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French-Italian director’s footage of Victorians enjoying a day on the English coast

A haunting film showing children on a beach in Victorian England 124 years ago has been restored using artificial intelligence.

Remarkable new details about ‘The Shrimp Fishermen’ emerged following work that converted the grainy 50 second clip into high-resolution colour 4k digital footage.

Now that even the background is so clear, there is a prospect of people identifying the exact stretch of British coastline where it was shot in the summer of 1896, and even identifying those being filmed.

Jean-Paul Lilienfeld, the French film director, posted the images online saying they had been ‘restored and colourised by artificial intelligence’, with an appropriate soundtrack of crashing waves and children’s laughter and shouting added.

The original black and white version is out of copyright and widely available online, meaning enthusiasts are free to ‘fill in’ the data in between original frames, so creating a more flowing effect that looks closer to real life.

‘Impressive how it makes them so close to us,’ said Mr Lilienfeld, whose films have been nominated for César awards in his own country.

Mr Lilienfeld said the images had originally been filmed by a crew working for Auguste and Louis Lumière – France’s famous Lumière brothers.

They were known the world over for their pioneering Cinematograph motion picture system, and for the short films they produced between 1895 and 1905.

This – combined with the red Kepi-style hats of two boys in the film – led many to assume that it was shot on the coast of France, where the Lumière brothers often worked.

The films were stored in the cities of Lyon and Nîmes, with only very basic French language captions with no names added – either of the beach or those on it.

Congressional archives in America in fact reveal that the film is the work of Alexandre Promio, the French-Italian film maker who travelled to England as a 28-year-old in the summer of 1896 on behalf of the Lumière brothers.

His principal assignment was to make a recording for their film company of the wedding of Queen Victoria’s granddaughter, Maud of Wales.

Maud, the youngest daughter of the future King Edward VII, was aged 26 when she married her first cousin, Prince Carl of Denmark in London.

The marriage took place on July 22nd 1896 in the private chapel at Buckingham Palace, and Promio recorded Maud – nicknamed ‘Harry’ by the Royal Family because she was a tomboy – as she travelled past St James’s Palace in a carriage surrounded by Household Cavalry.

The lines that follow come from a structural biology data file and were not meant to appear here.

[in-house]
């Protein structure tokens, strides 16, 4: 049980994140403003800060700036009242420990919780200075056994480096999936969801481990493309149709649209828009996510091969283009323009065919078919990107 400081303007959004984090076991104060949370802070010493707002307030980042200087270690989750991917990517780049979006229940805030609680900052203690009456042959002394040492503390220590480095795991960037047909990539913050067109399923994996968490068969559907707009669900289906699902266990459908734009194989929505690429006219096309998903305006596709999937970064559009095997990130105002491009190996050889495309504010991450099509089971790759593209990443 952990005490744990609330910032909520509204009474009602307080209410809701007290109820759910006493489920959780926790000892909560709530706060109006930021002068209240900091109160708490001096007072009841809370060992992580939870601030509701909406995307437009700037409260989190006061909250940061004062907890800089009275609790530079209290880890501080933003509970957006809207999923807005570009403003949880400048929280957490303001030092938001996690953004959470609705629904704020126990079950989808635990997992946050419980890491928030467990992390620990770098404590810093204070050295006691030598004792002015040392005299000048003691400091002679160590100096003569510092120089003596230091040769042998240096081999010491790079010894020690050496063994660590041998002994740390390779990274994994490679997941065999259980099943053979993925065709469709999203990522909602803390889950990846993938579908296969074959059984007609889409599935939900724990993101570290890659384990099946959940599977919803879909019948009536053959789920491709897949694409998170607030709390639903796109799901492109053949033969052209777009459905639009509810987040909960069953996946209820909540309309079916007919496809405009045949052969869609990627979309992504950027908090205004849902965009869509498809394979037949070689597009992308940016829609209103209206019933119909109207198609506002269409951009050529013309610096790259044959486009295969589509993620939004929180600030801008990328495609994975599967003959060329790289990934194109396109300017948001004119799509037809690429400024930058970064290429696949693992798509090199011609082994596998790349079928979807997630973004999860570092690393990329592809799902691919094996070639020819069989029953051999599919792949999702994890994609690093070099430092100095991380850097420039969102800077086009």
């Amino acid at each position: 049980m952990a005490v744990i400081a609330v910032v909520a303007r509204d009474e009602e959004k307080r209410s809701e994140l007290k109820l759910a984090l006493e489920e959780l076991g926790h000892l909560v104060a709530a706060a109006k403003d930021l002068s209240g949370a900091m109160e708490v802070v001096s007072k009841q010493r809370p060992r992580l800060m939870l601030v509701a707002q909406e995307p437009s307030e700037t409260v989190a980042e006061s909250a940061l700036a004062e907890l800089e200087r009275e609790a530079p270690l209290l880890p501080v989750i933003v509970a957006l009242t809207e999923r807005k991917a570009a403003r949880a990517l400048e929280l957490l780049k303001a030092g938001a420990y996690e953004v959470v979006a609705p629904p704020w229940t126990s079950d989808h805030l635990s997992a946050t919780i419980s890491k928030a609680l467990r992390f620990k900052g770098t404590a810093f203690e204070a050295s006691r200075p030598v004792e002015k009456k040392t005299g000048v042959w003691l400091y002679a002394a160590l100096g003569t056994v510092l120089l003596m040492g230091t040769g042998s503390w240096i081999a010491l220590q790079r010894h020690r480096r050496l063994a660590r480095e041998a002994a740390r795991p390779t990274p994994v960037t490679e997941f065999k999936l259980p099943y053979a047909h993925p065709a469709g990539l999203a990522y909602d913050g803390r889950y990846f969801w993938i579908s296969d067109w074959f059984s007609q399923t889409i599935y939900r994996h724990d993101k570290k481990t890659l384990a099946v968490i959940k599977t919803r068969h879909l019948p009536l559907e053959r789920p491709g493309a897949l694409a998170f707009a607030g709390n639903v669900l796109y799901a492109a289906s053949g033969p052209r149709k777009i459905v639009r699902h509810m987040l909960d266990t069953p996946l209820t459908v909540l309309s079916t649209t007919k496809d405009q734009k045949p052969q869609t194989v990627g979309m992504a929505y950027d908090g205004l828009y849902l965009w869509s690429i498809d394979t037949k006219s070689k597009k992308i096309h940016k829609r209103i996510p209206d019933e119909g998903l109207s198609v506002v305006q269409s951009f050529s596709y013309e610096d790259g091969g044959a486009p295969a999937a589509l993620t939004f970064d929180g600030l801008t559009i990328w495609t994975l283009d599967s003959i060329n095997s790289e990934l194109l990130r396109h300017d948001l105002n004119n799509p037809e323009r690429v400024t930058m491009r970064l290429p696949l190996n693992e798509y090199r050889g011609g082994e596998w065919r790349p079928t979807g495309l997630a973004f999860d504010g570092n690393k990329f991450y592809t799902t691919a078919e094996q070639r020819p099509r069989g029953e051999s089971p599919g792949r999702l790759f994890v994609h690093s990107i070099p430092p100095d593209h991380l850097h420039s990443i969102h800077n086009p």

Others covering the wedding included reporters from the Daily Mail newspaper, that had been published for the first time two months earlier.

During his trip to the English capital, Promio also shot live scenes of traffic, people and animals at Piccadilly Circus, Tower Bridge, Marble Arch, Regent’s Park Zoo, and Crystal Palace Park.

It was during a trip to a nearby beach in late July or early August 1896 – possibly in Kent or Sussex – that Promio filmed ‘The Shrimp Fishermen’ using an original Lumière Cinématographe (Cinematograph).

Promio is unlikely to have travelled too far from London, suggesting the scene could be a resort like Margate, where there were vast open sands, and donkey rides were common.

Promio’s portable device recorded on large format 68mm film which was almost double the 35mm film that was to become standard in the film industry.

This means that these surviving nitrate films are rich in detail, especially when restored in 4k digital format.

An intriguing detail picked up during the editing process of ‘The Shrimp Fishermen’ is a small container being carried by a girl with the English word ‘Shrimps’ on it.

As well as shrimping in the film, children can be seen in donkey-drawn carriages, accompanied by adults in straw boaters for the men and ornate hats for the women.

Formal dress was common on the beach during the era, when bathing wagons were wheeled into the sea so that people could swim without showing off their flesh.

Seaside resorts expanded massively, with Queen Victoria herself enjoying trips to the Isle of Wight.

Her Majesty was also a regular visitor to Nice, on the Mediterranean coast of France.

The weight of Victorian film, and the very complicated and heavy early mechanisms, meant that films were only about a minute long, and thus hard to turn into what would now be called a documentary.

There were experiments in combining sound and vision as early as the 1880s, but there was no question of ‘The Shrimp Fishermen’ having an original soundtrack.

All of Promio’s English films, including the seaside one, were shown at London’s Empire Theatre in March 1896.

They were introduced by Auguste and Louis Lumière in a programme that ran for a full 18 months, drawing thousands of what would have amounted to the first British cinema audiences.

There is every chance that the English children filmed on the beach ended up having their lives devastated by the First World War.

In his commentary on the restored film, director Mr Lilienfeld said a period of unprecedented peace and prosperity in both Britain and France would end with the slaughter of the 1914 – 1918 war.

The boys would have been exactly the right age to be part of the generation who faced conscription into the military, and then death or wounding on the battlefields of northern Europe.

‘Because the children whom we see happy and carefree in this film will be between 20 and 30 years old in 1914: future widows and future machine-gunned! On the way to the great butcher’s,’ Mr Lilienfeld wrote.

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